Otherwise, you can buy VIPRE and typically get it at a reasonably low price and the deployment console can be setup in a workgroup and provided you have credentials, you can use it to centrally manage the network.

At the end of the day, which is likely cheaper - your labor cleaning virus infections and/or paying extortion (CryptoLocker) or buying an antivirus solution for the PCs in the network?  It's utterly foolish to refuse to buy an antivirus solution that costs $200-$300 for 10 computers for a year and pay $150 each time an infection hits to your consultant (you) to clean a machine.

And just remember and remind your clients, variants are being developed all the time and in general, before a product can successfully stop a virus, the product makers need to see it, analyze it, and create definitions to stop it.  All products have heuristic routines to try to stop the unknown, but most if not all are, by comparison to creating definitions, poor at actually stopping viruses.

By the way, unless something has changed, MSE is free for commercial use UP TO 10 computers.
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Author Comment

by:navjump
ID: 39768892
Many thanks

I'm employed by the company so regardless of whether we have a virus or not the spend on IT consultancy is the same so not really the concern here.

So from the companies point if view not buying AV abs letting me resolve it IS the cheaper option. I'm just interested in what is best for them as an affordable option. The free AV seem to be pretty decent so the main issue is just making sure it is done well. I feel I do it well but felt asking here was a good wAy to check, learn and improve.

The management tool is of interest to me so I'll look into that and welcome more advice.

Thanks
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by:Lee W, MVP
ID: 39768925
Make sure you keep good backups. And good luck.  it sounds like the company does not properly understand the value of your time or properly setup IT systems.  If they are large enough to have an in-house IT person, the expenditure for antivirus should be pretty minimal.
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by:Sommerblink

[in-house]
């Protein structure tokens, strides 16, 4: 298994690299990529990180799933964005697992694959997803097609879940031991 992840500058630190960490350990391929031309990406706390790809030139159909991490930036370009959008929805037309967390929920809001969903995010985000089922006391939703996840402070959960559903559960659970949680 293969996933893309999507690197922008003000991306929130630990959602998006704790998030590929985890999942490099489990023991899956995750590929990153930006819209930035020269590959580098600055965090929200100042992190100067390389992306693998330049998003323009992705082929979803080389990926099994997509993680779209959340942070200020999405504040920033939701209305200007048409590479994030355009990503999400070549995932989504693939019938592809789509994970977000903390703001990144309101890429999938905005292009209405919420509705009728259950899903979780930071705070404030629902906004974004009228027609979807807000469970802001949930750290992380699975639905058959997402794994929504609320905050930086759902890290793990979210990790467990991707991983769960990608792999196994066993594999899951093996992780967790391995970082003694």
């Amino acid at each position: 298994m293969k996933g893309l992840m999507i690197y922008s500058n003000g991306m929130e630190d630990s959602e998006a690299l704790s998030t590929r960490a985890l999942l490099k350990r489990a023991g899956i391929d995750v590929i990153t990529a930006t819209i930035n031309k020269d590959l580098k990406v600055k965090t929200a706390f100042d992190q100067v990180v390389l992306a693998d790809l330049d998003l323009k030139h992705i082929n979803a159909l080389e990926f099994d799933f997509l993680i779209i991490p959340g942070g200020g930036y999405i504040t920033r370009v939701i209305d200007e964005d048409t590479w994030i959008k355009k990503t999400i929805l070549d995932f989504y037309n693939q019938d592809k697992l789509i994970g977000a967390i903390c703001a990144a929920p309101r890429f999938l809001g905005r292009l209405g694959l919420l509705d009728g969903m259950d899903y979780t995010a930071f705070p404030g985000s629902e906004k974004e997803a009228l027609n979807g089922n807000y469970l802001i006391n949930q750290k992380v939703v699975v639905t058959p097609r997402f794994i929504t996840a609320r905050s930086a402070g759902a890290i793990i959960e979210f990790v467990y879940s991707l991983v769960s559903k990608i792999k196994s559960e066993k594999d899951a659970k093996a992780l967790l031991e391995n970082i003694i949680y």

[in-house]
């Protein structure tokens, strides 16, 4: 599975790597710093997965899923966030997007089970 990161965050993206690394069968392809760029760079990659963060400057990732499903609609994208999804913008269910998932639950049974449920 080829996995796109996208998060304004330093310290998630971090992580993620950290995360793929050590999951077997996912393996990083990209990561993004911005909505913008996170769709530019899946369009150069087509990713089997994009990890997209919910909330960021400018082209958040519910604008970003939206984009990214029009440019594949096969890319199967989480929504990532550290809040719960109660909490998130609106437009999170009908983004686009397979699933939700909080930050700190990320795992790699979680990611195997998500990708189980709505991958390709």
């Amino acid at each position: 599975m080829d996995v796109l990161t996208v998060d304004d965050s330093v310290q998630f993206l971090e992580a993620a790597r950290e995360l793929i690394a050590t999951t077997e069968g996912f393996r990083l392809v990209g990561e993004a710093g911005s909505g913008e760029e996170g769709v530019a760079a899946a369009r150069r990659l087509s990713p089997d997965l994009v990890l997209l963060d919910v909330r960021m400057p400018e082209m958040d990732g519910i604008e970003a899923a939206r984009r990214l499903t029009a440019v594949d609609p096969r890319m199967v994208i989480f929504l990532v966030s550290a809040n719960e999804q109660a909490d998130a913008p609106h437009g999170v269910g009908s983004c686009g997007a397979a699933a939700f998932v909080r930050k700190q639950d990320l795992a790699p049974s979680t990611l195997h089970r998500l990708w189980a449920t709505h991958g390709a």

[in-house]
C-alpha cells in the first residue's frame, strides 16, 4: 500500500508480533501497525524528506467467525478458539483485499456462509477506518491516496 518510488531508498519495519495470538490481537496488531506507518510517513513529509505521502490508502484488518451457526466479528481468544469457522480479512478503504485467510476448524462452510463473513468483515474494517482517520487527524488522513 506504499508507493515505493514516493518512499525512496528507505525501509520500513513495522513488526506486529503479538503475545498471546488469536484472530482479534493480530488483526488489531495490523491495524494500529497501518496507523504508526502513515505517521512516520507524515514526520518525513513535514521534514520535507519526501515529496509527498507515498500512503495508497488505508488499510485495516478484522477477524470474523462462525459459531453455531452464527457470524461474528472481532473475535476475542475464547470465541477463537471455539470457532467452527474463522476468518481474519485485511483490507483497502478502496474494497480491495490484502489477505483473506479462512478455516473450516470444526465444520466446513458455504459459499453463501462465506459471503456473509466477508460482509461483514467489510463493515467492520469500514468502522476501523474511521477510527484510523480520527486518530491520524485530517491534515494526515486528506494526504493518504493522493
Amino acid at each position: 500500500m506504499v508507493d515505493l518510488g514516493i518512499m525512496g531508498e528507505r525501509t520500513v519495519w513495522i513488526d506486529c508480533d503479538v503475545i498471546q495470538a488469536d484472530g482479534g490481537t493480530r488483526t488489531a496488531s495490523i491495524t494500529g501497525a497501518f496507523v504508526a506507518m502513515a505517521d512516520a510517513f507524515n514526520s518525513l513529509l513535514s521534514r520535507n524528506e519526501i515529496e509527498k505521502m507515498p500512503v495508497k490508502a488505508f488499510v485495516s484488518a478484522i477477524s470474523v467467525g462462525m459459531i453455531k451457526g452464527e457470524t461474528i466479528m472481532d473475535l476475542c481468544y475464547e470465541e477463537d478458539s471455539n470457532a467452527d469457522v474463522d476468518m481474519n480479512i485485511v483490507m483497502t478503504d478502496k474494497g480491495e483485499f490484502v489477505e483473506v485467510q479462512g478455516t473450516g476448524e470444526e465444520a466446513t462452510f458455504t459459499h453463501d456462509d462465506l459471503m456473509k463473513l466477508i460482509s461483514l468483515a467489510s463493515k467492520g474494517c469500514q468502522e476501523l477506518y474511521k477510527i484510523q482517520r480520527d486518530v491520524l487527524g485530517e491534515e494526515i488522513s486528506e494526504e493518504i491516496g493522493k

ID: 39768983
Note that MSE in a business environment only allows up to 10 devices in a single business to be licensed for free. Please see http://windows.microsoft.com/en-us/windows/security-essentials-eula for more information.

There are AV solutions which are sold on a monthly basis, which can help with the sticker shock issue. Symantec comes to mind and my employer sells this product, but I'm not certain of the particulars or costs or how to go about licensing it, sorry not my bag.

I was checking around on some "Top 2014" lists for AV, and PCMag (used to be good when they were print-based) mentioned BitDefender, which you might want to take a look at... I kinda forgot about them, but I've used them before and were pretty good.
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Author Comment

by:navjump
ID: 39769168
Thanks guys

The separate offices are separate businesses under the same umbrella I was recommended that the 10 user limit was fine. Even the larger office is 3 separate infrastructures, maybe a grey area?

It sounds like I have good systems in place under the circumstances.

I appreciate the advice
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by:tliotta
ID: 39772868
MSE can be a good choice for software professionals to use on their own systems who follow good practices, but it should not be used in a business environment nor on most home user systems except as a temporary measure until "real" protection can be installed. You might read this recent interview with Holly Stewart, senior program manager of the Microsoft Malware Protection Center, to get some background on why not. Thinking through it helps explain why MSE has been fairly steadily dropping in rankings in the past couple years.

It's very difficult business sense to think that purchasing good protection is a difficult cost to justify. That's especially true after direct evidence from "being stung twice in 6 months with some big virus problems". I'm pretty sure you understand that, but it has to be said, perhaps multiple times.

Tom
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by:LeeTutor
ID: 39830204
I've requested that this question be deleted for the following reason:

Not enough information to confirm an answer.
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jcimarron earned 500 total points
ID: 39830205
MSE worked except when it was turned off.  And in fact navjump acknowledged that in http:#a39769168
"It sounds like I have good systems in place under the circumstances. "

It seems enough information was given to confirm an answer.